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Cadaver fauna as indicator of time of deaths: A few case studies

Publication Type : Scientific Paper

Thematic Areas : Medical Sciences

Publisher : Police Res D

Source : Police Res D, Volume 4, p.13 - 15 (1986)

Campus : Kochi

School : School of Medicine

Department : Forensic Medicine

Year : 1986

Abstract : Lisa Leone. A STUDY OF DECOMPOSITION RATES IN EASTERN NORTH CAROLINA (Under the direction of Dr. Megan A. Perry) Department of Anthropology, July 2006. Estimating the time since death (or postmortem interval) via postmortem changes is crucial in forensic cases involving decomposed human corpses. Several factors can influence the rate of decomposition, such as ambient temperature, rainfall, and humidity. Decomposition rates thus can vary drastically between two locations because many factors are environment specific. Taphonomic and entomological information need to be studied at the local level. The present study observed the decomposition of two domestic pigs (Sus scrofa) of 103 and 158 pounds in weight. After being humanely killed, these specimens were placed on the soil surface in two contrasting environments on East Carolina University's West Research Campus. One specimen was placed in a cooler, shaded area, while the other was placed in direct sunlight. From August 2005 to January 2006, data were gathered on the temperature, rainfall, and humidity experienced at each site. The weight (biomass) loss, girth, and insect activity occurring with each pig specimen was also recorded. The purpose of this case study was to investigate decomposition rates in eastern North Carolina and to determine which environmental factor(s) most influenced this process. First, subjects placed in different environments were expected to decay at different rates. Second, the shaded and exposed subjects additionally were expected to follow the same basic decomposition patterns as those seen in Shean et al.’s (1993) meaning that the exposed subject would reach maximum bloat before the shaded subject and also decompose at a more rapid rate. First, ambient temperatures profoundly influenced insect activity, the primary mode of biomass loss, as did the amount of sunlight exposure and the direct relationship between exposure to sunlight and moisture. Second, the exposed subject did achieve maximum bloat before the shaded subject (49.0 inches by day 2 versus 41.0 inches on day 3). However, the exposed pig did not decompose before the shaded pig. The exposed pig first lost a higher percentage of biomass per day than the shaded pig (43% versus 17.5 %) primarily as a result of warmer temperatures experienced at the exposed site. Prolonged exposure to high temperatures and direct sunlight however caused the soft tissues of the exposed subject to dehydrate and become unsuitable for insect use and decomposition thus slowed as fewer and fewer insects frequented the exposed carcass.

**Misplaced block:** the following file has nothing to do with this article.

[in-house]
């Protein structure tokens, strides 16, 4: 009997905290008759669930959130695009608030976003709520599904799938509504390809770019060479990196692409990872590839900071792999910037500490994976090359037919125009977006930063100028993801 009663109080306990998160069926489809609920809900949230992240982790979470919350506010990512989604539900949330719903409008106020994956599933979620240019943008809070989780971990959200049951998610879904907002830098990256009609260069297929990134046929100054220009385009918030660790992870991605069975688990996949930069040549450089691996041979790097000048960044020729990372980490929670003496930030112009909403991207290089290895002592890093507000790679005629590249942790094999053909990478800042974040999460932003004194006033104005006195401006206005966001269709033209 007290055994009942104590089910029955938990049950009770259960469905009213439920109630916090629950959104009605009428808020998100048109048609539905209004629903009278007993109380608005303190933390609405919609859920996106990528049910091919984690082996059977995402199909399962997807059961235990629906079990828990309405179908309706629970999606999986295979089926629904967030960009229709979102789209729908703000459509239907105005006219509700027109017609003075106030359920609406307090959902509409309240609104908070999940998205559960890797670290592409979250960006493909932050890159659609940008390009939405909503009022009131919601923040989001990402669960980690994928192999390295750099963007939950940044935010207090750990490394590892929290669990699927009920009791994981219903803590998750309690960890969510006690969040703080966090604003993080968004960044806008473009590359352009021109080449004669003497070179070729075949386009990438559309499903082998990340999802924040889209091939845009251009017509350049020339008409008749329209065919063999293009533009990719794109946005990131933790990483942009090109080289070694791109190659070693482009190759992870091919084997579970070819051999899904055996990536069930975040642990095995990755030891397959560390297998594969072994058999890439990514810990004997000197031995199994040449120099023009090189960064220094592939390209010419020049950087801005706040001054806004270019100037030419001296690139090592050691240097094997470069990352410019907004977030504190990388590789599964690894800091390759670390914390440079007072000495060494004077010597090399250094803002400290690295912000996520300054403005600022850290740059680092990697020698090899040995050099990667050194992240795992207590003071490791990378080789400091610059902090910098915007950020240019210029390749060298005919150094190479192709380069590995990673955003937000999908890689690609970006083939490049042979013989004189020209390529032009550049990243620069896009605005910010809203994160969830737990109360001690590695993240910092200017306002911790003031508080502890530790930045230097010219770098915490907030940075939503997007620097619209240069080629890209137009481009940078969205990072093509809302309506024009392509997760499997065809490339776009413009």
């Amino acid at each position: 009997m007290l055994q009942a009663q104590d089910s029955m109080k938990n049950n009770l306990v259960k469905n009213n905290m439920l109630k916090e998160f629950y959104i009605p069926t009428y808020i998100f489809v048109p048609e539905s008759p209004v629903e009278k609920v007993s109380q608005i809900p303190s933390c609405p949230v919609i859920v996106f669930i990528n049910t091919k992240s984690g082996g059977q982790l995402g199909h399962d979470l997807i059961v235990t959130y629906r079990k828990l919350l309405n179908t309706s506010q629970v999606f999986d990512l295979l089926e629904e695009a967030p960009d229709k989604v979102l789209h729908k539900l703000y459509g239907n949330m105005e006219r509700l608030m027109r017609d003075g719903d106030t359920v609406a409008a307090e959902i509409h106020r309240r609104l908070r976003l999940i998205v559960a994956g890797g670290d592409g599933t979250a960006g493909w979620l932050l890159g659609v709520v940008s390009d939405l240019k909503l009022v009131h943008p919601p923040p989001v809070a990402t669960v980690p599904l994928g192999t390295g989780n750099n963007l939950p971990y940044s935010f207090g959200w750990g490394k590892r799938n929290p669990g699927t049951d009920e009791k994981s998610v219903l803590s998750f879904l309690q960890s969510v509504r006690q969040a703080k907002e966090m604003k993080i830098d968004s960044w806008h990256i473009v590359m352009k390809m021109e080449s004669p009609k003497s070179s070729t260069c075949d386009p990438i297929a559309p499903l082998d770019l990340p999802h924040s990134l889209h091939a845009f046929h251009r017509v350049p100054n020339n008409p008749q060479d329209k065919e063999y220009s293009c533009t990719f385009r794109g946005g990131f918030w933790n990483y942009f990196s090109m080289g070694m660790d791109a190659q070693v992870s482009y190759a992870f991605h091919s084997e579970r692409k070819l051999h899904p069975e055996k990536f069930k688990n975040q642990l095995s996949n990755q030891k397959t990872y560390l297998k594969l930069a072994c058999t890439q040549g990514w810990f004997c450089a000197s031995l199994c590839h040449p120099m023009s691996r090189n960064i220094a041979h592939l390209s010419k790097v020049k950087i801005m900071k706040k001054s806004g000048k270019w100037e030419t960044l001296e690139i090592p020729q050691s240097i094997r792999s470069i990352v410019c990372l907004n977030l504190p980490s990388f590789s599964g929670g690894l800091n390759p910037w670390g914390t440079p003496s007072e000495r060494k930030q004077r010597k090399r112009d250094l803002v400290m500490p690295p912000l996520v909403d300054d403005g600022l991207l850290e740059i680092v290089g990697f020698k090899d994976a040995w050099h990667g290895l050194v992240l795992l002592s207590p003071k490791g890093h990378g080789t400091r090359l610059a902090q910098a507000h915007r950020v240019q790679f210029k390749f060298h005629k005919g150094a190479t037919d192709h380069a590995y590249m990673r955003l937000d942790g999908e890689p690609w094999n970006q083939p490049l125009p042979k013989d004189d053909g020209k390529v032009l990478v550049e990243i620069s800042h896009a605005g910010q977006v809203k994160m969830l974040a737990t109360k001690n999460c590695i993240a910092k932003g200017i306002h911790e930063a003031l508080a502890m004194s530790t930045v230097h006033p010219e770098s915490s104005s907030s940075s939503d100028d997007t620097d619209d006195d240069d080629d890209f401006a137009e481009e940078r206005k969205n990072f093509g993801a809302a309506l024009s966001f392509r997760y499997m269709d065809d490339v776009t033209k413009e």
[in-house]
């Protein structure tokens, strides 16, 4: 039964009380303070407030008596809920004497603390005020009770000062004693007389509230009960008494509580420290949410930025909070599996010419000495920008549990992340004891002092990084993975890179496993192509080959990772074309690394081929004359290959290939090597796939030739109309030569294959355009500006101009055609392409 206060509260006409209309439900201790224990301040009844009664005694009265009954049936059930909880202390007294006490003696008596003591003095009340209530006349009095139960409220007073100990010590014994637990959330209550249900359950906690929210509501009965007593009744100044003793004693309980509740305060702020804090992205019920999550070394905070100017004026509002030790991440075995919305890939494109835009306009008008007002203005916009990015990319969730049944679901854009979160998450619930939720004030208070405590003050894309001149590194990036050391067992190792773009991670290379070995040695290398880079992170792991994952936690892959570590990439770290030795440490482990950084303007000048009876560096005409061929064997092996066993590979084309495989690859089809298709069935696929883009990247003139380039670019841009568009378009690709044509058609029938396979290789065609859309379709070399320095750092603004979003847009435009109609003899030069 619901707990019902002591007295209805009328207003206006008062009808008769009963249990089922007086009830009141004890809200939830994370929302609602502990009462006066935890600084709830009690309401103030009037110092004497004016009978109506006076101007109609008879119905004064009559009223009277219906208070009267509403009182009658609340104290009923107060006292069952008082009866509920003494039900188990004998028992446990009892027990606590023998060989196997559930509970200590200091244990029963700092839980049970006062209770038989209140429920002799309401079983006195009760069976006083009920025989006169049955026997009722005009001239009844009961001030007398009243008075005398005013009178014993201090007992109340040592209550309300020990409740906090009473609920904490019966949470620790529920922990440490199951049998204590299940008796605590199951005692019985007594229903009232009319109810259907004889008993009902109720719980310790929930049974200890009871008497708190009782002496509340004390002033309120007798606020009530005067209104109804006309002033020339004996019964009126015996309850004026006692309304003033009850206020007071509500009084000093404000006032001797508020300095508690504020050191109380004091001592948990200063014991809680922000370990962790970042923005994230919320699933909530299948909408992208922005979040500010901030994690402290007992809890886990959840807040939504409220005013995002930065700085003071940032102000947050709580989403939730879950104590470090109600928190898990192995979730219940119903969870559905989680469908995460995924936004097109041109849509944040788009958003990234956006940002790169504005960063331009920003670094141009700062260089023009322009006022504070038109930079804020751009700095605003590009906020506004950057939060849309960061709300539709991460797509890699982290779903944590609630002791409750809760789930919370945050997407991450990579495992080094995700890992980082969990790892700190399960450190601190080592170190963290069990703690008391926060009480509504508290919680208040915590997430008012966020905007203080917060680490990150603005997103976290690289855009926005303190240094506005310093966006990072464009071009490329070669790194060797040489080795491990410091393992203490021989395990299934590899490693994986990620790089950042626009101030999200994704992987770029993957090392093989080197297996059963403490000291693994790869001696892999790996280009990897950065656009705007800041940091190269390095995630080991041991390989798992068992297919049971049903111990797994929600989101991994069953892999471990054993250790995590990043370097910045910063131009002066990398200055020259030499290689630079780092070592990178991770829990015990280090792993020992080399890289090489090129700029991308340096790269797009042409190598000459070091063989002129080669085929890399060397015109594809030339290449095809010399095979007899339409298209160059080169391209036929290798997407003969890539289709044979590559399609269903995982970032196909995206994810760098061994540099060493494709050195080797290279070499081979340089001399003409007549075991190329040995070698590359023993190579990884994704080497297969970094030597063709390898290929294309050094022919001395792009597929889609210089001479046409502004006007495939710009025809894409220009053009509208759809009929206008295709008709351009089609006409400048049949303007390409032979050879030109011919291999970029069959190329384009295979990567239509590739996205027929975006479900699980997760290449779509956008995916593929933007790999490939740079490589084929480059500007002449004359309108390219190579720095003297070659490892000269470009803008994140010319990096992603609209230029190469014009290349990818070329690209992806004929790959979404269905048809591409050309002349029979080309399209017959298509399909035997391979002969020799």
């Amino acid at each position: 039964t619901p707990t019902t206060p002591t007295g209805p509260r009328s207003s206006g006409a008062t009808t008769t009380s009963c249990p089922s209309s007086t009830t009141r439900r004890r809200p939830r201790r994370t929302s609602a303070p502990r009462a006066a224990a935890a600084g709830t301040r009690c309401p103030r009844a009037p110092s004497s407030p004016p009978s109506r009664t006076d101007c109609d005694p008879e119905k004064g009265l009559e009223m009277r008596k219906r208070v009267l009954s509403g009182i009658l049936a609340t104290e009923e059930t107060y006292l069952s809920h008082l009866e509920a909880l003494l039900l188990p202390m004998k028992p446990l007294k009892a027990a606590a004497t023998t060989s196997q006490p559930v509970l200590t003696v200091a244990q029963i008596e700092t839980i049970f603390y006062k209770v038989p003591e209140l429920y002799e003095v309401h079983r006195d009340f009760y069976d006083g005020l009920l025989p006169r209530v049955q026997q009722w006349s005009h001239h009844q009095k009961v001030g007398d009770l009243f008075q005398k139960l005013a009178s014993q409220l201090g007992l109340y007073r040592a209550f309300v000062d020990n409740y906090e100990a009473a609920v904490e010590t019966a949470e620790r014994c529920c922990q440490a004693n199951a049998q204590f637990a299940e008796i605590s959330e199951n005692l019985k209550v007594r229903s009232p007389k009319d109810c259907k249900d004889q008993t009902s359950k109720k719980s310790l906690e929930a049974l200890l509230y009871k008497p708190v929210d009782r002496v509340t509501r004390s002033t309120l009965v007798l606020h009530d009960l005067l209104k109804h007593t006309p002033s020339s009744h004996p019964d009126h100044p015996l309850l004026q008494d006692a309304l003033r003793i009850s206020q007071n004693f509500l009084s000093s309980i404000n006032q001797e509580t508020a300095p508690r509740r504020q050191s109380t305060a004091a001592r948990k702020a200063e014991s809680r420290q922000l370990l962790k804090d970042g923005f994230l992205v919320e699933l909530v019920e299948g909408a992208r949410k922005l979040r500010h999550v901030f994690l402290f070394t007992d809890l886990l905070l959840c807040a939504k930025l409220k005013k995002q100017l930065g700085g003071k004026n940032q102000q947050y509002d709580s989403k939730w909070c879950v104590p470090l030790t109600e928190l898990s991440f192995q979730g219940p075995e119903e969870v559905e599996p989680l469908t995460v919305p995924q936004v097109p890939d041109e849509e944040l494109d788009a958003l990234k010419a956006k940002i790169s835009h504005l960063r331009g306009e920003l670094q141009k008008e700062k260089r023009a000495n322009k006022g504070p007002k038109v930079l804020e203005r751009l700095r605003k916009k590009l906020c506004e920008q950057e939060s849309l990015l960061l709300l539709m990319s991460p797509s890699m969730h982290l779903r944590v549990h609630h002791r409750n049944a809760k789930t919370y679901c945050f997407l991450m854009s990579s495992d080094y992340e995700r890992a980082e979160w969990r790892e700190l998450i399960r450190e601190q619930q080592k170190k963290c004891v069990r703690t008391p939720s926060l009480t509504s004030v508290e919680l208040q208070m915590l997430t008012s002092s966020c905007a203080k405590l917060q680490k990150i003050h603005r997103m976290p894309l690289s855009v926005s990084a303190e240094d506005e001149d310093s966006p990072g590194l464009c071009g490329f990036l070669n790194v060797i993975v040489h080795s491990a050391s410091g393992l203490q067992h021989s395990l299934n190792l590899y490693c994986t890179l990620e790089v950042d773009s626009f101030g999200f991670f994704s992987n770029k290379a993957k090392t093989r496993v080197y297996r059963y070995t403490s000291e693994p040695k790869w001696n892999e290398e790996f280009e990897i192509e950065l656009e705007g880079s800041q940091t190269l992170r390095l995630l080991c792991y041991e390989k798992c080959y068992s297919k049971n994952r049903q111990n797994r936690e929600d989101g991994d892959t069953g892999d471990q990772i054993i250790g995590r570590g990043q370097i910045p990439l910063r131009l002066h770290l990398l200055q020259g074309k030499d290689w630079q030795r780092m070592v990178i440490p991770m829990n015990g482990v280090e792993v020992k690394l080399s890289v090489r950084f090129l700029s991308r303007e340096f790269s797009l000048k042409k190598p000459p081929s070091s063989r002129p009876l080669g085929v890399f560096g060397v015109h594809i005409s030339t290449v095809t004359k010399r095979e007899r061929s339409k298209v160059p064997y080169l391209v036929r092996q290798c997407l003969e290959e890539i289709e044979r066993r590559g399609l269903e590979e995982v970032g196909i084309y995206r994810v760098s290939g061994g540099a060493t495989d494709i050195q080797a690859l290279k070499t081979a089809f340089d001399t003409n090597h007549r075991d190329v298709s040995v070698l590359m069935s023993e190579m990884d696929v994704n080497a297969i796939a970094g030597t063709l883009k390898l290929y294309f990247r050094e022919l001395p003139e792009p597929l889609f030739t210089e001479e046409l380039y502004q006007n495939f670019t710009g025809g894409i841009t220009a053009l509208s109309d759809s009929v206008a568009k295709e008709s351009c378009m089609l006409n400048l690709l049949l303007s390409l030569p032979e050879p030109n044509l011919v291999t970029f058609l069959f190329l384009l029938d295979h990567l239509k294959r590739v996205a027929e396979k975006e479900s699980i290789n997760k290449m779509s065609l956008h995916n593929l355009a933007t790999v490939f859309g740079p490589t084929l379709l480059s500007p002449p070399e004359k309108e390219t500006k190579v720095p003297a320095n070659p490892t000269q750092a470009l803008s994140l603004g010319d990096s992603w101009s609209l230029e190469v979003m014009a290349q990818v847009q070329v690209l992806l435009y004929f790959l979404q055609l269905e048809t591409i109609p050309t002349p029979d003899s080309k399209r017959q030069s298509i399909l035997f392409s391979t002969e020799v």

Cite this Research Publication : Pillay V. V. and VK, K., “Cadaver fauna as indicator of time of deaths: A few case studies”, Police Res D, vol. 4, pp. 13 - 15, 1986.

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